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Duking It Out Online

This year's presidential campaign, more than any in history, will play out on a digital battleground - everything from the candidates' own websites to Facebook and Twitter and anything, really, that comes to us byte-by-byte. Digital ads have joined television and radio ads as instruments of political persuasion and propaganda. E-mail is crowding out direct mail in the same way. Even fundraising has moved increasingly online, where campaigns can collect money (in mostly small amounts) nearly as fast as they can ask for it with little in the way of overhead - and no door-to-door solicitation.

So it's worth paying some attention to a new report that examines how digital media are shaping the 2012 presidential election. It's from comScore, a digital marketing intelligence firm that - to oversimplify things a bit - studies our online behavior in the way that the A.C. Nielsen organization tracks our television-watching habits.

The report suggests that Republicans will have some catching up to do this year.

"While the Obama campaign was blanketing the web with ads in 2011," it says, "the Republicans were almost nowhere to be found." It points out that the Obama campaign has placed 10 times as many digital ads in the past six months (including 835 million in February alone) as the campaigns of the four leading GOP candidates combined.

And if you're thinking that all these ads are aimed at young Internet users, you might well be wrong. As it turns out, 57 percent of the visitors to the Obama campaign's website are age 45 and older, suggesting that its digital advertising is, as the marketers like to say, driving an older demographic there. In contrast, only 30 percent of the visitors to Mitt Romney's campaign website are 45 and older.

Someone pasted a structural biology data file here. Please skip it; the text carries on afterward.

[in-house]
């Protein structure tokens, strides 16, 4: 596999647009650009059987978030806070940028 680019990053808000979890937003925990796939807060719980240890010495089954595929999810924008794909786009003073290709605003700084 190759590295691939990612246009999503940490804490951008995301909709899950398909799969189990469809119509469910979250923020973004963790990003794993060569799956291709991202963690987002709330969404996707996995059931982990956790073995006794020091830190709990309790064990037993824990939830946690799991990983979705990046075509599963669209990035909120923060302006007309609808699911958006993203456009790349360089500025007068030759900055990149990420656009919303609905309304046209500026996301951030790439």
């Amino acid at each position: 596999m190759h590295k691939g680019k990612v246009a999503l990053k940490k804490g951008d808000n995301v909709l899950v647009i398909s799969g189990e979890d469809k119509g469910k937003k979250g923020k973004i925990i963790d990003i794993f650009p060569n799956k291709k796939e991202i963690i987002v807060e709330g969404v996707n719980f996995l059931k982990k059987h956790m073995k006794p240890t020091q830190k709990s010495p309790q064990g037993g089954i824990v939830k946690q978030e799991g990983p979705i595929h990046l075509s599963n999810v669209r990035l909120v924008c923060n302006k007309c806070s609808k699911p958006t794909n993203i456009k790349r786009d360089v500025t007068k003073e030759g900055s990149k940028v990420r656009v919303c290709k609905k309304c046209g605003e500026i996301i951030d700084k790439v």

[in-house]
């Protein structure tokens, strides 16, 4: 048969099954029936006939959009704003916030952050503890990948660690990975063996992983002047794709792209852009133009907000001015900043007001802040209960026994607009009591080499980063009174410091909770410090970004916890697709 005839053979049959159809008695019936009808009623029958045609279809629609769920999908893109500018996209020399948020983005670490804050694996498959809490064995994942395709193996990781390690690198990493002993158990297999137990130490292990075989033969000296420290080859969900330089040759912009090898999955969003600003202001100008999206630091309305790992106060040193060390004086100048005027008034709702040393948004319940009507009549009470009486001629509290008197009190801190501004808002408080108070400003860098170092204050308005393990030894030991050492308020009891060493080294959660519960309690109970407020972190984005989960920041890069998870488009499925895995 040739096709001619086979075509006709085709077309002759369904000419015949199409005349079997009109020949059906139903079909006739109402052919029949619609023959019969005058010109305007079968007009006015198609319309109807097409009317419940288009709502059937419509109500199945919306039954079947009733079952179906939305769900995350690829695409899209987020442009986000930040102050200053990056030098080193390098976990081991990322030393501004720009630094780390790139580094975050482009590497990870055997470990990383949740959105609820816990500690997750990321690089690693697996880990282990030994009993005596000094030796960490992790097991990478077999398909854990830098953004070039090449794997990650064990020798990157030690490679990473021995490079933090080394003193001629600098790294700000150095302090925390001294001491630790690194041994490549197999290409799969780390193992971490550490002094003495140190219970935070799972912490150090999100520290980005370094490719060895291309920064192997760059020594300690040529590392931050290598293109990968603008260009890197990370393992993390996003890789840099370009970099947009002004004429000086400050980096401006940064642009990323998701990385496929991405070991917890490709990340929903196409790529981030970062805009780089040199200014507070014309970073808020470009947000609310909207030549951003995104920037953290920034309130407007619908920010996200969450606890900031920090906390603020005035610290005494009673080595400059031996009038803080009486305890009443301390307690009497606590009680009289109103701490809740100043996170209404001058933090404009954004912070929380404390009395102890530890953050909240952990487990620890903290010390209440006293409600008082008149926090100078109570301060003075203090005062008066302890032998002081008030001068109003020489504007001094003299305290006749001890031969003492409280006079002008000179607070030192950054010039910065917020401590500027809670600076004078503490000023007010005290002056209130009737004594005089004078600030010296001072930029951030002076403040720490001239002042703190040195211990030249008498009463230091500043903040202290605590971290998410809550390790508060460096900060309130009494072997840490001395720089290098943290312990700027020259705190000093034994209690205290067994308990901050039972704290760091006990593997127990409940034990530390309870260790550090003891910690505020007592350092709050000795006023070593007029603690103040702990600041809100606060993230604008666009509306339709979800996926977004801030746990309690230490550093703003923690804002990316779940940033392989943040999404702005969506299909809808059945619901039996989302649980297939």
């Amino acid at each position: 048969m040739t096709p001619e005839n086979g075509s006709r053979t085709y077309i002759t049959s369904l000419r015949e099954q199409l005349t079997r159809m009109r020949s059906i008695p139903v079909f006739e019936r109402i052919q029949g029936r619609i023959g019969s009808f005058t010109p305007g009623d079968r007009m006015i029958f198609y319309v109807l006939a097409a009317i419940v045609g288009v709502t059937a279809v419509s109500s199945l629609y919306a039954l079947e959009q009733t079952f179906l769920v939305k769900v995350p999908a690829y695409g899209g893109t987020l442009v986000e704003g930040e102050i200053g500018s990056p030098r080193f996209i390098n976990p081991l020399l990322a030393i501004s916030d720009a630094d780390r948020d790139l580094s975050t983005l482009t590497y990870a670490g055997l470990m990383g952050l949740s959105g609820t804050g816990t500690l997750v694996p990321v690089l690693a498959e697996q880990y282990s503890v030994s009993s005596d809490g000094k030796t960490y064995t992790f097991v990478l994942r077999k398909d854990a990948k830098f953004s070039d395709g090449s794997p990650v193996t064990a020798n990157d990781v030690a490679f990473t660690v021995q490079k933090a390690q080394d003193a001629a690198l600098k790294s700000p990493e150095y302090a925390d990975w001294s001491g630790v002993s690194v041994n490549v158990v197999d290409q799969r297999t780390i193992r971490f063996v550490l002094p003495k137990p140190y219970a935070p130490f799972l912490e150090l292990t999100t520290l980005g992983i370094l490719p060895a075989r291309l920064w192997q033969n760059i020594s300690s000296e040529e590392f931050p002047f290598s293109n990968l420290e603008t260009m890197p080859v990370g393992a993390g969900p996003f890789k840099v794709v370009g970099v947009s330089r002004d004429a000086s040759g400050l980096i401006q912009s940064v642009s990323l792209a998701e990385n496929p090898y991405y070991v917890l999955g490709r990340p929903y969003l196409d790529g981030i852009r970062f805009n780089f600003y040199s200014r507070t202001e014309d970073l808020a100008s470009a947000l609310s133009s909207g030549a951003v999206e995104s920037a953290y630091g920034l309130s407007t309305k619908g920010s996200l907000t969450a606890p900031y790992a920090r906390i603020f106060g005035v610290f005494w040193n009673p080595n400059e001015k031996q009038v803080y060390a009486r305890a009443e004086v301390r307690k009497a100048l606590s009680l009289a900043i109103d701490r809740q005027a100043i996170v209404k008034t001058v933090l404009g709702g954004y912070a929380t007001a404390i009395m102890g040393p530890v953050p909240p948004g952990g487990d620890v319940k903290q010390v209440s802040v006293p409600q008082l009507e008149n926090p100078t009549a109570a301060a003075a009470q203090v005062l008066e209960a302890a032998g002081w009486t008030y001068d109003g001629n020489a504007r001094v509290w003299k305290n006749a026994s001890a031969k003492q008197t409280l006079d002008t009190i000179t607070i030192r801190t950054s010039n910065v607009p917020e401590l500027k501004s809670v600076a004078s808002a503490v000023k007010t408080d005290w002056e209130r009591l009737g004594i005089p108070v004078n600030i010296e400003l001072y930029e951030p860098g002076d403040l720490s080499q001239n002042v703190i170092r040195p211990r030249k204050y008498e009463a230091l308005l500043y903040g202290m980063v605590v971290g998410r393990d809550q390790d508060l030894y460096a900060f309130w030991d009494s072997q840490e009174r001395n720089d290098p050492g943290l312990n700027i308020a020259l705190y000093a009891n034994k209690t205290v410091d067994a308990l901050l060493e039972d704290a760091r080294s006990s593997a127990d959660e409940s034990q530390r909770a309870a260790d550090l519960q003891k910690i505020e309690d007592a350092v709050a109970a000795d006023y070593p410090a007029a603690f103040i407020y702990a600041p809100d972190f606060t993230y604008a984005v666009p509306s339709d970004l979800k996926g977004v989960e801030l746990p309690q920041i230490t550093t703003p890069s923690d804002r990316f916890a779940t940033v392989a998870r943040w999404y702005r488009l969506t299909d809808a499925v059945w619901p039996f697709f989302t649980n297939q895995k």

The tables are turned when it comes to social media. Some 22 percent of Obama's 25 million Facebook fans are 45 and older; 39 percent of Romney's 1.6 million Facebook fans are 45-plus.

"Although [Romney] has not yet amassed an audience that is anywhere near President Obama's," the folks at comScore conclude, "the audience he is reaching through social means actually skews older than the audience that visits his website."

The numbers certainly give digital strategists in both campaigns something to chew on. And in the months ahead, they'll be aiming to give the rest of us something to click on. -Bill Hogan

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